Cast: George Clooney, Violante Placido, Thekla Reuten, Paolo Bonacelli
Director: Anton Corbijn
Runtime: 105 min.
Verdict: An interesting little exercise in the assassin genre.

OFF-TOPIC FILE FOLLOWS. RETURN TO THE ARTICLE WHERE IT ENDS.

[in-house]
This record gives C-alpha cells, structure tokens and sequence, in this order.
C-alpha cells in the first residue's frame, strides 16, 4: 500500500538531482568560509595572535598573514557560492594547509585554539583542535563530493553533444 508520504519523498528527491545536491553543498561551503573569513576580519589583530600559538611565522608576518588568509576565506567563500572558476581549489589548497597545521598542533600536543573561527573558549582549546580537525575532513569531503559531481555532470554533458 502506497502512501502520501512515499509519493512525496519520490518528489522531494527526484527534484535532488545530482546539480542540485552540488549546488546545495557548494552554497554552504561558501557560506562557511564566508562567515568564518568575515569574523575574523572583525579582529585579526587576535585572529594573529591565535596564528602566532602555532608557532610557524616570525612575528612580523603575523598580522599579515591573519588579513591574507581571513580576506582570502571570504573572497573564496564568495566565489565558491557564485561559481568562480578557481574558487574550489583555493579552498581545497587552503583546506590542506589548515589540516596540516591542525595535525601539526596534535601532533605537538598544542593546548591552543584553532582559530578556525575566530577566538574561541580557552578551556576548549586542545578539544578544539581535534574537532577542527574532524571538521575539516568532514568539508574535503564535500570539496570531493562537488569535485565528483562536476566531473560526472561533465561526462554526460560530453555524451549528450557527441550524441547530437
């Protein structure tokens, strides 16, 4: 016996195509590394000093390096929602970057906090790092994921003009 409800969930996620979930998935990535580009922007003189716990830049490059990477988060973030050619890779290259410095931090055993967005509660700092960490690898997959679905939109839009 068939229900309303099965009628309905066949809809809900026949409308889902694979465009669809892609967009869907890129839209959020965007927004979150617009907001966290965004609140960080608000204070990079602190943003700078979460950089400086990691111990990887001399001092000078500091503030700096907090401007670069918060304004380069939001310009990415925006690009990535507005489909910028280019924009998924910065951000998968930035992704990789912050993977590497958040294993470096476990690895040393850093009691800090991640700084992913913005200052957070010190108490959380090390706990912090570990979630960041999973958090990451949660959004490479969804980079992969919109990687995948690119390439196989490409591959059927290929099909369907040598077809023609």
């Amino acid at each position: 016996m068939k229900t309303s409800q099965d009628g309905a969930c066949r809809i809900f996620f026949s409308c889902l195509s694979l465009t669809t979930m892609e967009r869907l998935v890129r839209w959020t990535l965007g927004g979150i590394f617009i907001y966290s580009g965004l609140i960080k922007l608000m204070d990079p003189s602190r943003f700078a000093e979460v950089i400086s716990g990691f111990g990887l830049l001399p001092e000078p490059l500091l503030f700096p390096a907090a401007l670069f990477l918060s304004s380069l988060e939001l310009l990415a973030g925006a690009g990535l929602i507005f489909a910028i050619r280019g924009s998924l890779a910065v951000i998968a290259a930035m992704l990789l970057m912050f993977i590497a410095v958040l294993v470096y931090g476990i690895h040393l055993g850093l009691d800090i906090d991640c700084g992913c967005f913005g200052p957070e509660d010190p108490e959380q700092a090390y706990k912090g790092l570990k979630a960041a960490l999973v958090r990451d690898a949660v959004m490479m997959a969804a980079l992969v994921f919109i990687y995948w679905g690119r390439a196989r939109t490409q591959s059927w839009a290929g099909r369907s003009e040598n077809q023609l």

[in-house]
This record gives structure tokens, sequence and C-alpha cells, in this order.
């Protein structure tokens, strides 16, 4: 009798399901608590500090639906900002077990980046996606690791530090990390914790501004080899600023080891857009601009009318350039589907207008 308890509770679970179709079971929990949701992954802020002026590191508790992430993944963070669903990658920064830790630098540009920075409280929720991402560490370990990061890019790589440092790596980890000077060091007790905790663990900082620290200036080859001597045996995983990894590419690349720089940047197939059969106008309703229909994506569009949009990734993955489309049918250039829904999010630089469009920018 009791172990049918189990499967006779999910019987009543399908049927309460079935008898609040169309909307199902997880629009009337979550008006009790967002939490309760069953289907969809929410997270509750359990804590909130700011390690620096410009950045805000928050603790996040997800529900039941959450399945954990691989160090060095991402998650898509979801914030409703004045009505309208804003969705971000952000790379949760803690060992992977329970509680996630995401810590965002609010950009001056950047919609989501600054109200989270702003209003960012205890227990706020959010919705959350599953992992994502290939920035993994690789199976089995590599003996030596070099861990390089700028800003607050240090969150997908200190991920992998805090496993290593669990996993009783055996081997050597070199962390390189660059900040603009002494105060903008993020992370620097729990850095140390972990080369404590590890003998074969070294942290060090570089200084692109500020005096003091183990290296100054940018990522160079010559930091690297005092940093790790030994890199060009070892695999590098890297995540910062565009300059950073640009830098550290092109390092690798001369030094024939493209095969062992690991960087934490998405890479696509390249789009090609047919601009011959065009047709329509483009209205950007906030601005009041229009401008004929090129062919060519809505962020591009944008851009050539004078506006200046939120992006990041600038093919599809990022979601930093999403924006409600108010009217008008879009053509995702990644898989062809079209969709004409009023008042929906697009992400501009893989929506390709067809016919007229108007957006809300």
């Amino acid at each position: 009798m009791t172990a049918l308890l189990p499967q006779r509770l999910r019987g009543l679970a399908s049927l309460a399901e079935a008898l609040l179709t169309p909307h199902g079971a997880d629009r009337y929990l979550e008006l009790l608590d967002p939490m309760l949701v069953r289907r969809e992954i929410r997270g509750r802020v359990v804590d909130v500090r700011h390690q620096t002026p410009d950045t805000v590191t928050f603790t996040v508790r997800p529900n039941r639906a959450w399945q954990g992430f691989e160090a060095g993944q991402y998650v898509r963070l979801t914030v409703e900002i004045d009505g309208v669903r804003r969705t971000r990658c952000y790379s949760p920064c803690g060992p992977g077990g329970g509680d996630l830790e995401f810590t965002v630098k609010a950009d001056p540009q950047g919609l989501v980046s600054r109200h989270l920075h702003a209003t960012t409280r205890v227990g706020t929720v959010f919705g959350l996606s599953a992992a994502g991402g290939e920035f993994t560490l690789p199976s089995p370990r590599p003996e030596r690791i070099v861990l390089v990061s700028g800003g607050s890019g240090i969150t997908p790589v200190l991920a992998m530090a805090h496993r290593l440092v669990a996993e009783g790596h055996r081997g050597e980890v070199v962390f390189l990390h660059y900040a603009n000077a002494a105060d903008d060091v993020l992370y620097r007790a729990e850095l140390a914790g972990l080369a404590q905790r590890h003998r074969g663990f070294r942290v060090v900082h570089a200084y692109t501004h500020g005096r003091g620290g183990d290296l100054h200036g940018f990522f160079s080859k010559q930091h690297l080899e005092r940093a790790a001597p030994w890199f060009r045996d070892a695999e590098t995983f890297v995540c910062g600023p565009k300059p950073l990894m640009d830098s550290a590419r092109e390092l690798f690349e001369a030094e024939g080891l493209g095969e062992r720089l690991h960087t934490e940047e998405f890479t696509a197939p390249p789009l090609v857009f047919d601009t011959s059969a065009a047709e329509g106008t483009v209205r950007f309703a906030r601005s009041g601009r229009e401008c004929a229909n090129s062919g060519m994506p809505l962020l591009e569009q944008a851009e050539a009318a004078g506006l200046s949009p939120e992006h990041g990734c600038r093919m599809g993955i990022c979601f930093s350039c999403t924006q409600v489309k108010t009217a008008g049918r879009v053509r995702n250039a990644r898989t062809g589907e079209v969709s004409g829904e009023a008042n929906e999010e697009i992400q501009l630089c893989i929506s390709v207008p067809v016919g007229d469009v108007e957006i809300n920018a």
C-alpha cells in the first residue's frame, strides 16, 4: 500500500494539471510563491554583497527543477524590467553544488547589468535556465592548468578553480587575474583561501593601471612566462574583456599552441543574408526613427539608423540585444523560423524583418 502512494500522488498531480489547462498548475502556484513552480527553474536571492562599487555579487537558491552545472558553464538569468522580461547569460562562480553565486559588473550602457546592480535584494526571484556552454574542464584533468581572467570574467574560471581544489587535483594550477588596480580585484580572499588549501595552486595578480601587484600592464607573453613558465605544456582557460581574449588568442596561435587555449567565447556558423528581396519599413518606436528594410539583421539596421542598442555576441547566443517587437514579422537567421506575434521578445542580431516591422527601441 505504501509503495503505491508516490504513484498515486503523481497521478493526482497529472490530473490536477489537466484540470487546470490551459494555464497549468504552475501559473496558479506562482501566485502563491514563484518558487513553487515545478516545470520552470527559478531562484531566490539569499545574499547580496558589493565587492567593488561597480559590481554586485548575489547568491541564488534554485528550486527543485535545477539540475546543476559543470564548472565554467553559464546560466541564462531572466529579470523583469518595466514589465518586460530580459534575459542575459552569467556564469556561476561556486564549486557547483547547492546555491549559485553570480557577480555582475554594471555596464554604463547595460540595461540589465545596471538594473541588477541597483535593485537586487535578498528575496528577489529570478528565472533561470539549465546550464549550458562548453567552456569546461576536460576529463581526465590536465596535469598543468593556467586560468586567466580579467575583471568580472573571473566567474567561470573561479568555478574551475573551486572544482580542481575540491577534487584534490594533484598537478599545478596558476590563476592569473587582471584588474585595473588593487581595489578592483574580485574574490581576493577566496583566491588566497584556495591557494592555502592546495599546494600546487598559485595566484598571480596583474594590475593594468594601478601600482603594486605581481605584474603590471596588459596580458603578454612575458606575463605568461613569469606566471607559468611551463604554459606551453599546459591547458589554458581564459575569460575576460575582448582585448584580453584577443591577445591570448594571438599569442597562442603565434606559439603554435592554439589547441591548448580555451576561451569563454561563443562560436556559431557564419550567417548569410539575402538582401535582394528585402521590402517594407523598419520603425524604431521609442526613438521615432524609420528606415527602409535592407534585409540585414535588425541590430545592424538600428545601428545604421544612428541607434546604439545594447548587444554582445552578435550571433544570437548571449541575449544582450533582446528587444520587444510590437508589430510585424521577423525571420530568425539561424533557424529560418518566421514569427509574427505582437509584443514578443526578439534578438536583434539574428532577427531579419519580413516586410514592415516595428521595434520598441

Jean-Pierre Melville (Le Samourai, Le Cercle Rouge) was a rare filmmaker. So is Michael Mann (Manhunter, Collateral). Filmmakers who have created characters who unflinchingly stand by two codes in life – honor and professionalism. Many other filmmakers try it out, like say John Woo (The Killer), but they have little to no idea how to keep mushy sentimentalism from seeping in and making it all needlessly personal, as opposed to professional, and hence melodramatic. I have this great regard for Johnnie To too, and yet I suspect even he has trouble keeping the feminine from flowing in. The great Exiled and Sparrow might suggest that tendency. Filmmakers like Mr. To and Mr. Woo, I believe, reduce the masculine to boyhood, and as much I like some of their pictures, I suspect the tendency is unintentional. Their men might carry guns, and wear overcoats, and carry the coolest sunglasses, and kill people, but they aren’t men. They might be more like the hardboiled detective fantasies of Calvin. Mr. Mann’s are. And among all filmmakers, dead or alive, Mr. Melville’s men are the real deal. I wouldn’t count out somebody throwing in Sergio Leone and opening up the discussion. And I would want to jump in too. But that would wait for later.